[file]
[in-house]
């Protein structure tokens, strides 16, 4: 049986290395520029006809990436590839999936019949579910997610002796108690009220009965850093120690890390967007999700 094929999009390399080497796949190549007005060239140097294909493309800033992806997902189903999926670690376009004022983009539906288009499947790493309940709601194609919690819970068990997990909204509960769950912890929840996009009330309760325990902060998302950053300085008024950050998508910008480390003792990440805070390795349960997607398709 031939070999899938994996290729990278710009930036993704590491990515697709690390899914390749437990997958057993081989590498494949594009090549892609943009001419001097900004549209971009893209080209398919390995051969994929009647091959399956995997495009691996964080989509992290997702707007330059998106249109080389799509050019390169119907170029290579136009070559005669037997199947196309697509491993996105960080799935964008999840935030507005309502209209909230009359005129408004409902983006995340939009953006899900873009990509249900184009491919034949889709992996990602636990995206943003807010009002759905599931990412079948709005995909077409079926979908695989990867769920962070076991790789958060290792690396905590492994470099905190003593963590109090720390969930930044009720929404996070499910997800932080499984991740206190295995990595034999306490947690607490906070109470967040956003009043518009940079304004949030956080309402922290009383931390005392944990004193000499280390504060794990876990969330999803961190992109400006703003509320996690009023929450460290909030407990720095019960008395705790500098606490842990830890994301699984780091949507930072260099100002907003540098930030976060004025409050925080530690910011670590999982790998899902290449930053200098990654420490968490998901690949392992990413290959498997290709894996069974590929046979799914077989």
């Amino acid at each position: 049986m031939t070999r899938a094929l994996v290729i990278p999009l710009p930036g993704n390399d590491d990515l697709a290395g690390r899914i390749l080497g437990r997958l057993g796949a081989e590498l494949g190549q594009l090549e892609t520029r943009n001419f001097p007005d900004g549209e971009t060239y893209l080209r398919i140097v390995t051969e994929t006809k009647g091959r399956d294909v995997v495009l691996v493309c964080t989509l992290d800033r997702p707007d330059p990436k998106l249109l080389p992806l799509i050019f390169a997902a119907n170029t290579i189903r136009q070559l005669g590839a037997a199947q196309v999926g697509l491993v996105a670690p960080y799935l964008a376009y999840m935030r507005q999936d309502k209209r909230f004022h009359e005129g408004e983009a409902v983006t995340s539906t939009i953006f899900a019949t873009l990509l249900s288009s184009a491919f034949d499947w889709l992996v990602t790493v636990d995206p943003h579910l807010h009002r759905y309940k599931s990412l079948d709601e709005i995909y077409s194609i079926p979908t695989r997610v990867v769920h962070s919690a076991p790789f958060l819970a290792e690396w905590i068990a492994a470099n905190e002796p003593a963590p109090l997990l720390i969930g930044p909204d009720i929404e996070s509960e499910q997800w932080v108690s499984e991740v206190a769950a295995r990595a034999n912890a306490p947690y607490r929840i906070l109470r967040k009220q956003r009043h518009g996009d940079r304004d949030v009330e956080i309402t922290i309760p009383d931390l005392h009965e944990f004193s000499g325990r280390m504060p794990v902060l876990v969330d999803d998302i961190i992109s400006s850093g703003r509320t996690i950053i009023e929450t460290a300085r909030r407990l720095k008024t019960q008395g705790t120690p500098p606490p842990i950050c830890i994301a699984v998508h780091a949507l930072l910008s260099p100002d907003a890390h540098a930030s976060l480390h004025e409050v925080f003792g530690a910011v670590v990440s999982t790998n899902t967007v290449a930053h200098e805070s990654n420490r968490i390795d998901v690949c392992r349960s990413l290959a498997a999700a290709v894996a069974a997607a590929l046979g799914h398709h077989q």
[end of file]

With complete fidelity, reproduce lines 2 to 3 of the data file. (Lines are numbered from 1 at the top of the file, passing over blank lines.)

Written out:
């Protein structure tokens, strides 16, 4: 049986290395520029006809990436590839999936019949579910997610002796108690009220009965850093120690890390967007999700 094929999009390399080497796949190549007005060239140097294909493309800033992806997902189903999926670690376009004022983009539906288009499947790493309940709601194609919690819970068990997990909204509960769950912890929840996009009330309760325990902060998302950053300085008024950050998508910008480390003792990440805070390795349960997607398709 031939070999899938994996290729990278710009930036993704590491990515697709690390899914390749437990997958057993081989590498494949594009090549892609943009001419001097900004549209971009893209080209398919390995051969994929009647091959399956995997495009691996964080989509992290997702707007330059998106249109080389799509050019390169119907170029290579136009070559005669037997199947196309697509491993996105960080799935964008999840935030507005309502209209909230009359005129408004409902983006995340939009953006899900873009990509249900184009491919034949889709992996990602636990995206943003807010009002759905599931990412079948709005995909077409079926979908695989990867769920962070076991790789958060290792690396905590492994470099905190003593963590109090720390969930930044009720929404996070499910997800932080499984991740206190295995990595034999306490947690607490906070109470967040956003009043518009940079304004949030956080309402922290009383931390005392944990004193000499280390504060794990876990969330999803961190992109400006703003509320996690009023929450460290909030407990720095019960008395705790500098606490842990830890994301699984780091949507930072260099100002907003540098930030976060004025409050925080530690910011670590999982790998899902290449930053200098990654420490968490998901690949392992990413290959498997290709894996069974590929046979799914077989």
């Amino acid at each position: 049986m031939t070999r899938a094929l994996v290729i990278p999009l710009p930036g993704n390399d590491d990515l697709a290395g690390r899914i390749l080497g437990r997958l057993g796949a081989e590498l494949g190549q594009l090549e892609t520029r943009n001419f001097p007005d900004g549209e971009t060239y893209l080209r398919i140097v390995t051969e994929t006809k009647g091959r399956d294909v995997v495009l691996v493309c964080t989509l992290d800033r997702p707007d330059p990436k998106l249109l080389p992806l799509i050019f390169a997902a119907n170029t290579i189903r136009q070559l005669g590839a037997a199947q196309v999926g697509l491993v996105a670690p960080y799935l964008a376009y999840m935030r507005q999936d309502k209209r909230f004022h009359e005129g408004e983009a409902v983006t995340s539906t939009i953006f899900a019949t873009l990509l249900s288009s184009a491919f034949d499947w889709l992996v990602t790493v636990d995206p943003h579910l807010h009002r759905y309940k599931s990412l079948d709601e709005i995909y077409s194609i079926p979908t695989r997610v990867v769920h962070s919690a076991p790789f958060l819970a290792e690396w905590i068990a492994a470099n905190e002796p003593a963590p109090l997990l720390i969930g930044p909204d009720i929404e996070s509960e499910q997800w932080v108690s499984e991740v206190a769950a295995r990595a034999n912890a306490p947690y607490r929840i906070l109470r967040k009220q956003r009043h518009g996009d940079r304004d949030v009330e956080i309402t922290i309760p009383d931390l005392h009965e944990f004193s000499g325990r280390m504060p794990v902060l876990v969330d999803d998302i961190i992109s400006s850093g703003r509320t996690i950053i009023e929450t460290a300085r909030r407990l720095k008024t019960q008395g705790t120690p500098p606490p842990i950050c830890i994301a699984v998508h780091a949507l930072l910008s260099p100002d907003a890390h540098a930030s976060l480390h004025e409050v925080f003792g530690a910011v670590v990440s999982t790998n899902t967007v290449a930053h200098e805070s990654n420490r968490i390795d998901v690949c392992r349960s990413l290959a498997a999700a290709v894996a069974a997607a590929l046979g799914h398709h077989q």